In todays’s art podcast we are going to talk about the joys of doodling and how drawing for fun can boost your creativity
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Doodling lets you have fun with the process
So, over time, once you found your place in the art world and you have found the thing you’re best at, and that people start expecting you to do, whilst that is a good place to find yourself in, it’s easy then, to forget to play and experiment with other things. And I am so guilty of this. I get so lost in painting, that my sketchbooks start gathering dust, but actually they are the place where I can have the most fun!
And it is it’s such a joy to just have fun with the process and see what happens, instead of having this image in my head that I find myself trying to match.
Doodling gives you freedom
Doodling gives you the freedom to draw whatever you like, however, you like with no rules. If you usually draw faces like me you might doodle completely different things, like shapes or cute characters or landscapes. Basically anything goes. I would say my sketchbooks are more like doodle book. They aren’t things of beauty, they are just little experiments. Some which work and some don’t.
Bring doodle ideas into your more refined work
You might also discover new things that you can bring into your more refined work. Perhaps you draw something in a way you never tried before or doodled unusual colours together and realise how much you like it. Maybe you overlapped some doodles and liked the way that looked.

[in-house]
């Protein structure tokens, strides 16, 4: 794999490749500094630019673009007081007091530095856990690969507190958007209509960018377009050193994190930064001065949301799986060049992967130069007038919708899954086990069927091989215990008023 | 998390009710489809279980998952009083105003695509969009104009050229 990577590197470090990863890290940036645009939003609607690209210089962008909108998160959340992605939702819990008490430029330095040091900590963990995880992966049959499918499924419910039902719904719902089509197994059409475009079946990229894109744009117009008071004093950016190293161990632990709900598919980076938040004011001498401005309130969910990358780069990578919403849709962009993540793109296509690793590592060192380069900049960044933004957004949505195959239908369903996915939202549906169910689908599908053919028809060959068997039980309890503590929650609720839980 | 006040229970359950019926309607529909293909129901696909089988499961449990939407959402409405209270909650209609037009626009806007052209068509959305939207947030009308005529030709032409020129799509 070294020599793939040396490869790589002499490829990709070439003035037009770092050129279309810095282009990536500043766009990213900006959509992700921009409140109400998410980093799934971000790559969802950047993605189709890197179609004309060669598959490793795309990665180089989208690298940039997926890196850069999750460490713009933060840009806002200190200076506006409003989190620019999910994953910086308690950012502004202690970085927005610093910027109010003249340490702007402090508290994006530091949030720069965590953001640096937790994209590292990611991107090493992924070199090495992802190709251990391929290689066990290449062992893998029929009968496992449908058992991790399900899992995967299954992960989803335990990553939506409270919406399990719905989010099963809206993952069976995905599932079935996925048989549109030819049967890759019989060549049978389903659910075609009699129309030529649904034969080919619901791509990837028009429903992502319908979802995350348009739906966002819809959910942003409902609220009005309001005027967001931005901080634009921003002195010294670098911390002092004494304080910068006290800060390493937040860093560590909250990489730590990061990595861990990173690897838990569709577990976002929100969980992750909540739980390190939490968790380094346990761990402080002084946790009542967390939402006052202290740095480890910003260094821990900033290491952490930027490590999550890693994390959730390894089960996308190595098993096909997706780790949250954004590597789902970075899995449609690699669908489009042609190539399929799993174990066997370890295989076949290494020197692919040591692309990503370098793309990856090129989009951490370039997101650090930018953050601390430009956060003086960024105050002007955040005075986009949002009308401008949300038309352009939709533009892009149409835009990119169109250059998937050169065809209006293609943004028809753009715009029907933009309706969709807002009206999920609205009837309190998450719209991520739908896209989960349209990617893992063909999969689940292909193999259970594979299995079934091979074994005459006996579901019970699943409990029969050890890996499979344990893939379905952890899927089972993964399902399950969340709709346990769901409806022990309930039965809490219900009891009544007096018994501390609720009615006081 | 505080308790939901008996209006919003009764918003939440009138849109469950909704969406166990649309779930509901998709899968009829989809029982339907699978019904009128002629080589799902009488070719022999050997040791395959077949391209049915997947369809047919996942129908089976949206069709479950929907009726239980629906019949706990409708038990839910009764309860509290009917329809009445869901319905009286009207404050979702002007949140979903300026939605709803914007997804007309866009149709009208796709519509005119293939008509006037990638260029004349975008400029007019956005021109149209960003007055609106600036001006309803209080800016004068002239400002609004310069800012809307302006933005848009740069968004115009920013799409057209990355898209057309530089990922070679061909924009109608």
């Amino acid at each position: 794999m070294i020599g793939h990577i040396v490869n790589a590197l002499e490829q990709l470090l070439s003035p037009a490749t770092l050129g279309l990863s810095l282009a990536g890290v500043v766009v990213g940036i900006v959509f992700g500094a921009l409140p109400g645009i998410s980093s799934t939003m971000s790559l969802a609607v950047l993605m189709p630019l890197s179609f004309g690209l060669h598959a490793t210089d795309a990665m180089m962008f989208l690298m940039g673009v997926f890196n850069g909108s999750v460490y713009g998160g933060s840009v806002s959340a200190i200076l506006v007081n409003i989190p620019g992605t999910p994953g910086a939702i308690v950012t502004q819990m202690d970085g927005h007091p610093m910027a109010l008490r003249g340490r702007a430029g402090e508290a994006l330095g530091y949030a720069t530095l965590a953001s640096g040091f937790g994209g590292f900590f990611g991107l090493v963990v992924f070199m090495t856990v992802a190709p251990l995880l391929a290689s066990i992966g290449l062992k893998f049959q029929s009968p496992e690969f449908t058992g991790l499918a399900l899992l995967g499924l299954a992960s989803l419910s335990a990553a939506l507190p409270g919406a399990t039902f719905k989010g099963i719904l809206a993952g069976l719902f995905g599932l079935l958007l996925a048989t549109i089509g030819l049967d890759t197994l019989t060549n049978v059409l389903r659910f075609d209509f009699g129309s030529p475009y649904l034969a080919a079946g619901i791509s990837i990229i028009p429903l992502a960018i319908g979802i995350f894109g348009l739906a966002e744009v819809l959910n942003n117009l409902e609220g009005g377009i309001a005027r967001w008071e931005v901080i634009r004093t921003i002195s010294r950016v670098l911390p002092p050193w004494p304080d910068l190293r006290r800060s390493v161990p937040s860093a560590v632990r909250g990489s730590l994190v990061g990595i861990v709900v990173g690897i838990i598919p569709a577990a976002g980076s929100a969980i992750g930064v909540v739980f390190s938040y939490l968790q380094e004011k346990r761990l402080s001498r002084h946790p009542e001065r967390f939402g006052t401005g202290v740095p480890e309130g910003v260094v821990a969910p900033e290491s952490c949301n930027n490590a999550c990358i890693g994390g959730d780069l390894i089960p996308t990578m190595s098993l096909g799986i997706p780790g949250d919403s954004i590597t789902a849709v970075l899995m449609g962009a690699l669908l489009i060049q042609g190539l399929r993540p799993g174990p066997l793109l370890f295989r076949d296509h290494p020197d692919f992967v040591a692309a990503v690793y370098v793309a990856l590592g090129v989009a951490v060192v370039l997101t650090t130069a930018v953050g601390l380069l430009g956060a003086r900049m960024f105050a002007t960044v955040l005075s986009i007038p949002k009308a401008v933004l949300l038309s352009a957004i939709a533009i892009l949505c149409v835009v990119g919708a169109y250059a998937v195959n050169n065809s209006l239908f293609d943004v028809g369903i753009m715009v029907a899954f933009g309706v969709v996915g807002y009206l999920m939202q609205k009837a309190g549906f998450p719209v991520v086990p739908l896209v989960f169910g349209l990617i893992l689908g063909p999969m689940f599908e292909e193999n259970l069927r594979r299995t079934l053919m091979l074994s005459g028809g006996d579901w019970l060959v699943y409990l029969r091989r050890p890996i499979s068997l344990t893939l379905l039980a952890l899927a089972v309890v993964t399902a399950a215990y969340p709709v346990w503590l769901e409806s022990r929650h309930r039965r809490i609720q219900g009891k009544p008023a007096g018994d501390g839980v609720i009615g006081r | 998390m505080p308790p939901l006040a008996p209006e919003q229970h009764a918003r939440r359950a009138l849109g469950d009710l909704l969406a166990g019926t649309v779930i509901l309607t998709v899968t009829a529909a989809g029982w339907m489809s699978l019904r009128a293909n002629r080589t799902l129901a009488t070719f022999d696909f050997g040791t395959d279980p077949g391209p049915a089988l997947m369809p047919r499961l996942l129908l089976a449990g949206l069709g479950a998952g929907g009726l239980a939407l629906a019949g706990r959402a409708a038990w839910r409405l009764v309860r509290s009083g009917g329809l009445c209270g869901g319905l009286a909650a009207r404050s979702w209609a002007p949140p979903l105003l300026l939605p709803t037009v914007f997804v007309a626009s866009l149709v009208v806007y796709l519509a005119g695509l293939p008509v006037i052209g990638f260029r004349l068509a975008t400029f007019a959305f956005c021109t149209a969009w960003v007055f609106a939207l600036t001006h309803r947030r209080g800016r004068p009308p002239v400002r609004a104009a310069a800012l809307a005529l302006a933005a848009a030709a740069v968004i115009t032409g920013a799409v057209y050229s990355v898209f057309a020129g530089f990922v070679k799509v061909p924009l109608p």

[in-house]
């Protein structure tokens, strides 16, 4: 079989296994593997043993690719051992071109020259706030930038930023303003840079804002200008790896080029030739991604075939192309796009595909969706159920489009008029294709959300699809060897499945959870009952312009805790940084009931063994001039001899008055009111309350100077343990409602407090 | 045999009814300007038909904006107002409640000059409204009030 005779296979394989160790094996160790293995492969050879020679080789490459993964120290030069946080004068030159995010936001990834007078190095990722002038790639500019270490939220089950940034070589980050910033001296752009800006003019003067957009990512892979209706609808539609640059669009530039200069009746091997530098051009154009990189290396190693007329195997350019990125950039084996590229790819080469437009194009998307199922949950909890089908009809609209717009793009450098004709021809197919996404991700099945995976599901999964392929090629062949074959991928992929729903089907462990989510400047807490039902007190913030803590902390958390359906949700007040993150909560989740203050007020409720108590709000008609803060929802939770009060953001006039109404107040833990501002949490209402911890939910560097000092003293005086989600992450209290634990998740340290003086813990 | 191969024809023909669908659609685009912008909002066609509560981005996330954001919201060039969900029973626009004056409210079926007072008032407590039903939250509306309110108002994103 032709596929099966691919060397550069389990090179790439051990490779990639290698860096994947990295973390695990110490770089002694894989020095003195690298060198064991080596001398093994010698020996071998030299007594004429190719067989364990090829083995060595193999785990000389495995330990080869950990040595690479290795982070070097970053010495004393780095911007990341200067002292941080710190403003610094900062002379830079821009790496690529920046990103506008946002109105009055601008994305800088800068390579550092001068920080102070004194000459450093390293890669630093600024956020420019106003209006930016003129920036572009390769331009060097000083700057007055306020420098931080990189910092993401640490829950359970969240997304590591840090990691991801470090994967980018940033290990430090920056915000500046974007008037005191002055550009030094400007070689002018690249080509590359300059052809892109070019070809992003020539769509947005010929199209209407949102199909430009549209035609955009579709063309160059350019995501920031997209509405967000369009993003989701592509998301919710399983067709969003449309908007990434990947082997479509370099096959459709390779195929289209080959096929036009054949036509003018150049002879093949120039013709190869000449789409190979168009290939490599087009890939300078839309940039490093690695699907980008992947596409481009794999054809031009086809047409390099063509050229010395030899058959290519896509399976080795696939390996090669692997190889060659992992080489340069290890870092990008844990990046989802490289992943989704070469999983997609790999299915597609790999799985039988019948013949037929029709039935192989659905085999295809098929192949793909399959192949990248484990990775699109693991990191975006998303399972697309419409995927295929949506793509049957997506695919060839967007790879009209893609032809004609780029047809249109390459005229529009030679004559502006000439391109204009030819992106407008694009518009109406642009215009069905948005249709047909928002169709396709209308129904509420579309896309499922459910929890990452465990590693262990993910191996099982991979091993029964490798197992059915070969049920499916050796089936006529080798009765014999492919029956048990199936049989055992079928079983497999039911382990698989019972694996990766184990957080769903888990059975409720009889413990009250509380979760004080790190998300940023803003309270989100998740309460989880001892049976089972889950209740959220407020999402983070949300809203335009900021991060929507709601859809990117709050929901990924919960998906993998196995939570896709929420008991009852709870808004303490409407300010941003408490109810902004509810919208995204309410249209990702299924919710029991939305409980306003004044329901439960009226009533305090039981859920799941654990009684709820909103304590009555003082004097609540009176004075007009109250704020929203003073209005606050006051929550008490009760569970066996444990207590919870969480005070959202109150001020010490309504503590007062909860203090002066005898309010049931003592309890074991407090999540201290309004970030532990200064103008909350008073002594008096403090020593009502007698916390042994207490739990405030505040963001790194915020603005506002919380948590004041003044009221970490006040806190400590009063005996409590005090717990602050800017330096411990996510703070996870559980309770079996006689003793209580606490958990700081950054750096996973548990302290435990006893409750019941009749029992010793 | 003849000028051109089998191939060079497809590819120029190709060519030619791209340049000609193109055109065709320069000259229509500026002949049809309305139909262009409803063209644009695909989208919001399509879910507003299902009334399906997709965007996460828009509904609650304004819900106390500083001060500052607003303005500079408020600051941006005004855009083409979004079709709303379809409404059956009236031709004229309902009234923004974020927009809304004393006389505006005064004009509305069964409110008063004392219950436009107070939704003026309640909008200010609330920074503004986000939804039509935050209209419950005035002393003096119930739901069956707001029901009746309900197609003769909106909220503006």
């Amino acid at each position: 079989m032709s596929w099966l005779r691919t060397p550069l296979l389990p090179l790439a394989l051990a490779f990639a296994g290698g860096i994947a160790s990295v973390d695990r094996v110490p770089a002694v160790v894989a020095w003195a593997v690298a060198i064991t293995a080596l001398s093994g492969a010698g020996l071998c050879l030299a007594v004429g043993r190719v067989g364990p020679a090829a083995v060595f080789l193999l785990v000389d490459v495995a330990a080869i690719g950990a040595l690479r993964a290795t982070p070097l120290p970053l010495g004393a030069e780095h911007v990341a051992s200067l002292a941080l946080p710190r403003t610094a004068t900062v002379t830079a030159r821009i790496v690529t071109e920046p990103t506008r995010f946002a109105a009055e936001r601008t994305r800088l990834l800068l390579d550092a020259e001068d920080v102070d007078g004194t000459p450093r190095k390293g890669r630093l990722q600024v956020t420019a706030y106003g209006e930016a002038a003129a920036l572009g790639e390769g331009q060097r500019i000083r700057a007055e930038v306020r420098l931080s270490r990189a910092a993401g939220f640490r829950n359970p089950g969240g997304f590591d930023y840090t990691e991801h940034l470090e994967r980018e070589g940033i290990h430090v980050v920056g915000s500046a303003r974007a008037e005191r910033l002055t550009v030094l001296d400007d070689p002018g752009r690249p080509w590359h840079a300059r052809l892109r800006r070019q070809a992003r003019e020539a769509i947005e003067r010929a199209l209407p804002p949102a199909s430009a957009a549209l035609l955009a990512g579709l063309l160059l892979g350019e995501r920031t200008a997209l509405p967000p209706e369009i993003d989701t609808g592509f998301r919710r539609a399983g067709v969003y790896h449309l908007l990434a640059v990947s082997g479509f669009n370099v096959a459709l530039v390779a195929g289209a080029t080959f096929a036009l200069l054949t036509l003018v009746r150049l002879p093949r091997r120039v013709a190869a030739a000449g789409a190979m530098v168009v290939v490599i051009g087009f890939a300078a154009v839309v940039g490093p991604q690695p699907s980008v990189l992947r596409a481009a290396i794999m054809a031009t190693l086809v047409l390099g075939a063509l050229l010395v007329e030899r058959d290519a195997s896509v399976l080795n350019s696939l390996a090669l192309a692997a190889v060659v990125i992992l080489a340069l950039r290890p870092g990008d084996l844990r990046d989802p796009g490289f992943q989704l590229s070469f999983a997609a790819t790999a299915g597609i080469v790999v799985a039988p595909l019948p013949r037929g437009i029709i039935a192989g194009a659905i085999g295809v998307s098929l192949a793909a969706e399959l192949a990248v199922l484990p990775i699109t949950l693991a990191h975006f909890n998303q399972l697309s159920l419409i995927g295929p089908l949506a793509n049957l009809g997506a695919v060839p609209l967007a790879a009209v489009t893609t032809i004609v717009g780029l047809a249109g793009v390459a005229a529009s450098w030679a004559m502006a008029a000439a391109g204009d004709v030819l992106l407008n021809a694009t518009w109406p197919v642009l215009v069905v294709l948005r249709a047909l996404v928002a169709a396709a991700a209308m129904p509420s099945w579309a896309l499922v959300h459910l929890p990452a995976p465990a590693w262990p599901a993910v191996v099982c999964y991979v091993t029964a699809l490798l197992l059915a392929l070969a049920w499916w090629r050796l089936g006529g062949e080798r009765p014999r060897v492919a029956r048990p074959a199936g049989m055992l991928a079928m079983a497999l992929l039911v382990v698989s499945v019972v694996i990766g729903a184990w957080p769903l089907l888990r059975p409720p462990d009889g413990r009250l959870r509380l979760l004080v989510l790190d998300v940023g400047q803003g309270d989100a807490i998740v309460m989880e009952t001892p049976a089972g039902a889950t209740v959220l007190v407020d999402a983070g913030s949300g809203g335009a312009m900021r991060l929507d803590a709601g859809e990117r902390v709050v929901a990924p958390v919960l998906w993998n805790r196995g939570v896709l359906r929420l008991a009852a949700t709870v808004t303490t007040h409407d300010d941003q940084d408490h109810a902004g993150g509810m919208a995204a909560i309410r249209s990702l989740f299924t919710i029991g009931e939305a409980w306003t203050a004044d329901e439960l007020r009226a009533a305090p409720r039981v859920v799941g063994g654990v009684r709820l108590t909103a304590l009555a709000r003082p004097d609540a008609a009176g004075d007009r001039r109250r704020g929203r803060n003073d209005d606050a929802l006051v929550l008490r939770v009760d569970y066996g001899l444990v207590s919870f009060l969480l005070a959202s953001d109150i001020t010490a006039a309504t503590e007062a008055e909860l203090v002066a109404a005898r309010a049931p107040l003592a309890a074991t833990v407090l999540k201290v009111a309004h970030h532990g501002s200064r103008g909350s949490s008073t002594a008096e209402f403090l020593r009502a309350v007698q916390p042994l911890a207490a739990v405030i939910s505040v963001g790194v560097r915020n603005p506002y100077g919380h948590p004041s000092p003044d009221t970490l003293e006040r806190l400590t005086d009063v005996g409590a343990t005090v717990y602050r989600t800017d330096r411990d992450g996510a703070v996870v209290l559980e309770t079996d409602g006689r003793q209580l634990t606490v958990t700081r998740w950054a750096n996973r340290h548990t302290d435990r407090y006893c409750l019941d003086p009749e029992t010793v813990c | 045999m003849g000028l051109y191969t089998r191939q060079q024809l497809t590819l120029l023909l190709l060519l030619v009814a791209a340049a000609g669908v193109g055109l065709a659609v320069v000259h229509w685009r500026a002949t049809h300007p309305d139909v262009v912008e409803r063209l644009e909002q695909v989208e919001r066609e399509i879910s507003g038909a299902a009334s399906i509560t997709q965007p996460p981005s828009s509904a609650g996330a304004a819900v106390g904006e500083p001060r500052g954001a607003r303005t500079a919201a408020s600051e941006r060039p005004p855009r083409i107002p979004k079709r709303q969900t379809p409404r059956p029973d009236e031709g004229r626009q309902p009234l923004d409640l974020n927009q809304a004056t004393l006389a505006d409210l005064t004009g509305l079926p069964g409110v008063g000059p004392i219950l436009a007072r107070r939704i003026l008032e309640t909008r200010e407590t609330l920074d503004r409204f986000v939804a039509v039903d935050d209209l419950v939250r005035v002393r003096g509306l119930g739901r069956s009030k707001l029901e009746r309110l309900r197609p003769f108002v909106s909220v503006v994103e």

Doodling kills your inner critic
What I find as well, is it’s a time when my inner critic has far less to say because I’ve already decided that what I’m doing just for fun and I have no expectations. And that’s great because it’s the polar opposite to when I paint! And as much as I have learned to ignore that inner critic, It’s nice to spend some time doing something without it wittering on in my head.
And you can have a lot of fun deliberately creating doodles that are probably going to be bad, and likely even silly. But, weirdly they will often make the most fun additions to your sketchbook.
One of my favourite things that I love to draw, is blind-contour faces. It’s something I can do in 5 minutes, and yet they are the pages I like looking back on the most. They are just so quirky, and again, the polar opposite to what I’m know for, which is realism painting.
Doodling is like meditation
It really is a time just to let your mind flow. I guess for me it’s a form of meditation, where I can just scribble, be engrossed and not worry.
Doodling lets you try things out
Doodling lets you try things that you might never do in a “real” drawing for fear of it being rubbish. What it a person’s eyes were sticking out half way out of their head or you combined unrelated things. I remember drawing some little cartoons once where I combined animals and flowers – dog daisy, cow bell, fox glove etc
Doodling can help you get out of a creative slump
If you are in a creative slump, doodling is a really good way to get your creative juices flowing again.
So I’ve been getting back into the habit of daily sketching, even if it’s for just a few minutes. And the thing about daily sketching, is that you don’t always feel like doing it!
But, what I find is that if I start with something mindless, it gets me into a different mindset and I’m in a much more creative mood within minutes.
Sometimes the simple act of putting pen to paper and moving it around can make you want to create.
Doodling can help you warm up
It can also help you to warm up before a more polished drawing and it can help you to mentally focus before a painting session.